A strong brand relies on a level of consistency across the whole experience, with every element working in harmony. Using a typeface that sits awkwardly with the rest of the brand can be enough to undo a strong project. So how do we make the right choice?
You might be surprised to read that whenever we start getting to work on creating a brand, we think about the tone of voice before we explore the visual direction. Once we’ve developed a brand model that defines the client’s attributes, personality, source of authority and promise, we look at how the brand should sound before exploring how it should look.
This is all about clarity; many clients find it easier to understand where we’re positioning their brand when it’s described in plain English than when they’re presented with visual reference, and at this early stage, ensuring everyone’s on the same page is essential.
So we begin by creating a mission statement that captures the company’s personality and can act as a platform to begin exploring visual direction. It can be as short as a few sentences, but describing the business in a new tone of voice can act as a smooth transition between strategic positioning and visual direction, and before you know it the creative ball is rolling.
Translating this positioning and tone of voice into a visual brand is, of course, why most clients come to us in the first place, and one of the key decisions at this stage revolves around typography. How do we find the perfect typeface for this brand? (N.B. It doesn’t always exist).
If attaching emotions and personality traits to a business seems straightforward, looking for those same traits in a typeface is a different ball game and takes a skilled eye. As Sarah Hyndman (author of the brilliant book, ‘Why Fonts Matter’) explains –
And so the search begins in earnest. It doesn’t take much to convince a designer to spend their day looking through type specimens from the world’s best typographers, but depending on the brand’s positioning it can feel a bit like looking for a needle in a haystack. We not only have to capture the brand’s personality in each character but often have technical factors such as language, legibility, flexibility and cost to consider. You may also need to find a pair of typefaces that complement each other and have enough contrast and visual hierarchy. Can a typeface feel authentic? Charming? Spontaneous? Of course it can. Can it be all three? Trickier, but not impossible.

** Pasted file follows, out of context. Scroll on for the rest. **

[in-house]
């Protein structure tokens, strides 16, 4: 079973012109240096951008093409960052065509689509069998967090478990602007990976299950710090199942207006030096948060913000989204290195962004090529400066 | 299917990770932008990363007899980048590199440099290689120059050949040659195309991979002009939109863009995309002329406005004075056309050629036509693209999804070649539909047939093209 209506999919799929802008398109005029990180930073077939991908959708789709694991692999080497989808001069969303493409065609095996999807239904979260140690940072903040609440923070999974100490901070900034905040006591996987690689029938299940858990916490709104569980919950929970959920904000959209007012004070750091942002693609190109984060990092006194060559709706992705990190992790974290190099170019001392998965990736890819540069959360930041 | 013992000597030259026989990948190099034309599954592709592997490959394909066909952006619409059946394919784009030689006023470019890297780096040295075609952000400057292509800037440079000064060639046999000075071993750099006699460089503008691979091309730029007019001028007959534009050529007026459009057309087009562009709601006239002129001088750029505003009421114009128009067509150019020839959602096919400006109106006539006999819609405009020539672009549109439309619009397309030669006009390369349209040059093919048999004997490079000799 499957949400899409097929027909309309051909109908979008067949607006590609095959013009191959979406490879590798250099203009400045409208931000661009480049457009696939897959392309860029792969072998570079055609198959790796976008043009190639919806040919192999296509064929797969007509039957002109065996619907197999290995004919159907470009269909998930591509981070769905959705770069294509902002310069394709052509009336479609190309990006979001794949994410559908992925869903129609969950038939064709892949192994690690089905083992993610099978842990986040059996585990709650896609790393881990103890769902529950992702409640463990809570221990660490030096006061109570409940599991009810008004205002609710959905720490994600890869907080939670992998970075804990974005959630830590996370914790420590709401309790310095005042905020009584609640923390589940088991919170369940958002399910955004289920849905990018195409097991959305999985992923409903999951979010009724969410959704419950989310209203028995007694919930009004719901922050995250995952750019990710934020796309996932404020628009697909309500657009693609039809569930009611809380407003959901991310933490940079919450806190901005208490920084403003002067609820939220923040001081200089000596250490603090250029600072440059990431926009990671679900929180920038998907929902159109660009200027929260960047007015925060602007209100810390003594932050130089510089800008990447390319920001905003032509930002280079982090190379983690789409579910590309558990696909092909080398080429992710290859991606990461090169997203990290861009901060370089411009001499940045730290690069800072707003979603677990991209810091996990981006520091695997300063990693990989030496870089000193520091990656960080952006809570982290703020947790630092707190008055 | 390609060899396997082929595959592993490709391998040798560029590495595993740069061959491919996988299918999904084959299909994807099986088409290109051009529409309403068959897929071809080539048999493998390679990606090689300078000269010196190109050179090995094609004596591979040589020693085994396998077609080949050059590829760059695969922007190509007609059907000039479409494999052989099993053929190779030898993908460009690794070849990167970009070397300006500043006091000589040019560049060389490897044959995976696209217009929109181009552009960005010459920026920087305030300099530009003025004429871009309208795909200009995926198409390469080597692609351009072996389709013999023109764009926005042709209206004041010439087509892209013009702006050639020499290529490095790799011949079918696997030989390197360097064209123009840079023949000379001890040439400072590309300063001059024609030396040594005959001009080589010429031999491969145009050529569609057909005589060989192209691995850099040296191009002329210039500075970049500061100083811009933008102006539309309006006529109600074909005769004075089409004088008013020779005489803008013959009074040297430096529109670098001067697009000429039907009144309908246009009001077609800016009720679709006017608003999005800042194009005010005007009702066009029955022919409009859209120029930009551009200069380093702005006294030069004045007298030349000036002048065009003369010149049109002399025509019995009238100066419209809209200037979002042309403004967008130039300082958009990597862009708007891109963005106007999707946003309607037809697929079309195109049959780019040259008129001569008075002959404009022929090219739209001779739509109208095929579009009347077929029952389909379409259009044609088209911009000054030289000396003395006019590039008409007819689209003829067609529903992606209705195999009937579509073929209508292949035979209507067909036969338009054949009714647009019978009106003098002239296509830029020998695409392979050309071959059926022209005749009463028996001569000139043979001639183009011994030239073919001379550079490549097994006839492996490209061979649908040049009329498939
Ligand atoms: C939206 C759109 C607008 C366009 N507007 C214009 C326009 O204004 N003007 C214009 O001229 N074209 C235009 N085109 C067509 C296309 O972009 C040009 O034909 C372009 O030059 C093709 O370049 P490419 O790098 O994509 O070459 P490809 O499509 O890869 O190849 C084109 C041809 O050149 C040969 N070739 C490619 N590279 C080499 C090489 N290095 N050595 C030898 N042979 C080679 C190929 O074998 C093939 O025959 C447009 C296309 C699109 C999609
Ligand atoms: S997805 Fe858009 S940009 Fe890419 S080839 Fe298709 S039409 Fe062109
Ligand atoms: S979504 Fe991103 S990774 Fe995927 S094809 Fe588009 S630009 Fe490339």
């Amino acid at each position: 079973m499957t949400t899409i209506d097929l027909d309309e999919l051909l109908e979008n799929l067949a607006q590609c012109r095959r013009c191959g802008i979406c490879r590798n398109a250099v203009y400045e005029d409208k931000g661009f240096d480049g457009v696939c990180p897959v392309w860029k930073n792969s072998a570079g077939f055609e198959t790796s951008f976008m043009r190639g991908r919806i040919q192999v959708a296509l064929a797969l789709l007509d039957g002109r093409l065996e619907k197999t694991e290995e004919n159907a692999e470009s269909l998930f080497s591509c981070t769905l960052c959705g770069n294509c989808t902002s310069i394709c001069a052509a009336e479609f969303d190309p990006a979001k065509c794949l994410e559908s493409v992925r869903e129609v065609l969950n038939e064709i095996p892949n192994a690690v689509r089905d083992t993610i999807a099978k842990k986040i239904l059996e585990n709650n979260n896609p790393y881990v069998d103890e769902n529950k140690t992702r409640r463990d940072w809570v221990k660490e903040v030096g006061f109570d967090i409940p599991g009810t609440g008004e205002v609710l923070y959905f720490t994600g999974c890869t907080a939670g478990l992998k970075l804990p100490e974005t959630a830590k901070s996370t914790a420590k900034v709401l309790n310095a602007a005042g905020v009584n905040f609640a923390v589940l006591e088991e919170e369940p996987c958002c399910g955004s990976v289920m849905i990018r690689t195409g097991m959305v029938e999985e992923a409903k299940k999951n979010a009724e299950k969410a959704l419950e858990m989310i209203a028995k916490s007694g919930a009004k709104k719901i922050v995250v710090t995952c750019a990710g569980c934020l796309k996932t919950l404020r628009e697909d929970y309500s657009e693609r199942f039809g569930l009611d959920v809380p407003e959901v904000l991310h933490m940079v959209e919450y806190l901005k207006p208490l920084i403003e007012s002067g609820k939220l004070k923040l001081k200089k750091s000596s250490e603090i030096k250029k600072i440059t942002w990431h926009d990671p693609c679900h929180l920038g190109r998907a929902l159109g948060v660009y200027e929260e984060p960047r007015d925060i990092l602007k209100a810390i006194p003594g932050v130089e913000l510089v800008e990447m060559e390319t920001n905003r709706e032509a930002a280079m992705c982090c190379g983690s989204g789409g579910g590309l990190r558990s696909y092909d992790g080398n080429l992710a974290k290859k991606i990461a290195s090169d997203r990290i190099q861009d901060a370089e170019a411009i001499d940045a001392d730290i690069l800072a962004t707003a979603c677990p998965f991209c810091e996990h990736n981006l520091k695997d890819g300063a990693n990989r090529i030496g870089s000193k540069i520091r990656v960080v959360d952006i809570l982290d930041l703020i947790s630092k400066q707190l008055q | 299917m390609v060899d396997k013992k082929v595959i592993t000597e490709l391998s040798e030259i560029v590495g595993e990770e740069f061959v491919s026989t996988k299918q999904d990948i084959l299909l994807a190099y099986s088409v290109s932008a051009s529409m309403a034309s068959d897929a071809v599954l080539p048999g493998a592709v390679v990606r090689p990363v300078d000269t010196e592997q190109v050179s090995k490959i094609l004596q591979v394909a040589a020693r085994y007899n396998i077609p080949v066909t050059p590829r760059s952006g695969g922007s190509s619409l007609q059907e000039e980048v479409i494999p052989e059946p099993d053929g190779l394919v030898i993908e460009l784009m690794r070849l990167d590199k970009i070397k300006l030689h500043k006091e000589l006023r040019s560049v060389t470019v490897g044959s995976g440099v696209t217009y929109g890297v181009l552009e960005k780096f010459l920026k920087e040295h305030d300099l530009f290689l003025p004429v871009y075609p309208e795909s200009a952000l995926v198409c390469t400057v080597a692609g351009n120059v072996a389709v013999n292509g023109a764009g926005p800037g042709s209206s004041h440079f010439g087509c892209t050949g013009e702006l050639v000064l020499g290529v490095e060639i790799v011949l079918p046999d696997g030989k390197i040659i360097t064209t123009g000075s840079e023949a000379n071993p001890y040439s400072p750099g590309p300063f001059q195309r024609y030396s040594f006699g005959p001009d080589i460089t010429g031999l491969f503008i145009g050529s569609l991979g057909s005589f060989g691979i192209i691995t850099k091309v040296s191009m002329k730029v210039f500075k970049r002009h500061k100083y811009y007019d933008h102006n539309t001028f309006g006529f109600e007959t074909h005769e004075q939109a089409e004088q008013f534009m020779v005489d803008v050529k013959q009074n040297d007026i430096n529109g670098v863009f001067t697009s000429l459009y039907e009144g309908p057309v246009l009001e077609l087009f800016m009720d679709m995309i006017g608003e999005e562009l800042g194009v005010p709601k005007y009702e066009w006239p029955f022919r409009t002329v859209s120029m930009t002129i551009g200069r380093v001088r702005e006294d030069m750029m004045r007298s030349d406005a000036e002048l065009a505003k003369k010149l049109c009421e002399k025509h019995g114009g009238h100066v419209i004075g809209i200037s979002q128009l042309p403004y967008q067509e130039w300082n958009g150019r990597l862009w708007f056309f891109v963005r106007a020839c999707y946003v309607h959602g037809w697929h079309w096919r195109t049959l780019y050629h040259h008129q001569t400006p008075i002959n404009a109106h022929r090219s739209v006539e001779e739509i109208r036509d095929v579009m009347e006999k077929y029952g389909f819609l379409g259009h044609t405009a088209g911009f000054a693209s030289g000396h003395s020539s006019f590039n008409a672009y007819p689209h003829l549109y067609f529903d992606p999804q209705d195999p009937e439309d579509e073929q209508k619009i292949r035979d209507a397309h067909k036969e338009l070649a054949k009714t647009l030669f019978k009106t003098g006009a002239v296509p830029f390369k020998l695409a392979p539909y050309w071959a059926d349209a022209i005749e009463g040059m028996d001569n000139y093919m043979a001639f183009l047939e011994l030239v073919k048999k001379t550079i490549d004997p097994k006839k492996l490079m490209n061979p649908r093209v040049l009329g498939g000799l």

Sometimes we luck out. For our recent brand work for Laki Kane, we were looking for a curvy serif that referenced rum paraphernalia of the past, and when we found the Bianco family by AlfaType it felt like the perfect fit. To our eyes, Bianco Serif was a modern interpretation of the references we had gathered, while the supporting Bianco Sans allowed us to use the whole family and ensured a common design sensibility throughout logotypes, headlines, and supporting body copy.
Sometimes the search is fruitless and a more bespoke solution is required. With hundreds of thousands available it might seem unlikely, but sometimes the right typeface for your brand doesn’t exist yet. For some brands, type is so integral to their identity that creating a bespoke typeface is an opportunity to create a really distinctive brand.
This year’s rebrand of The Guardian is a perfect example. With such an important relationship to the written word, they took the opportunity to create a new typeface with Commercial Type that was easier to read while retaining, as they described it, “the much-loved Guardian visual wit and style.” Many other big-name brands such as Channel Four (with Neville Brody), BBC (with Dalton Maag) and Sky (with Swiss Typefaces) are popularising this route, but it’s not impossible to add this bespoke character to your brand on a smaller budget even if it’s just in your logotype.
Some have questioned the ubiquity of geometric sans-serif typefaces in the world of digital start-up branding (think Airbnb, Pinterest, Spotify et al). But when you think about the easy-to-use, forward-thinking and digital-first products they are representing is it really surprising? Or more importantly, wrong? If similar typefaces are all it takes to dismiss thoughtful branding; a lot of us would be in trouble. In these cases, they each fit the profile of the company and serve their functional need.
Copy-led campaign for Spotify by Christopher Doyle & Co, brand by Collins. The typeface, Circular was chosen for being “a friendly sans-serif with unmistakable character and universal appeal”.
Whichever path you take, marrying your brand’s personality and tone of voice with your typography is essential to guarantee your message garners the right emotional response from your audience and helps build a lasting and engaging relationship. Choose wisely.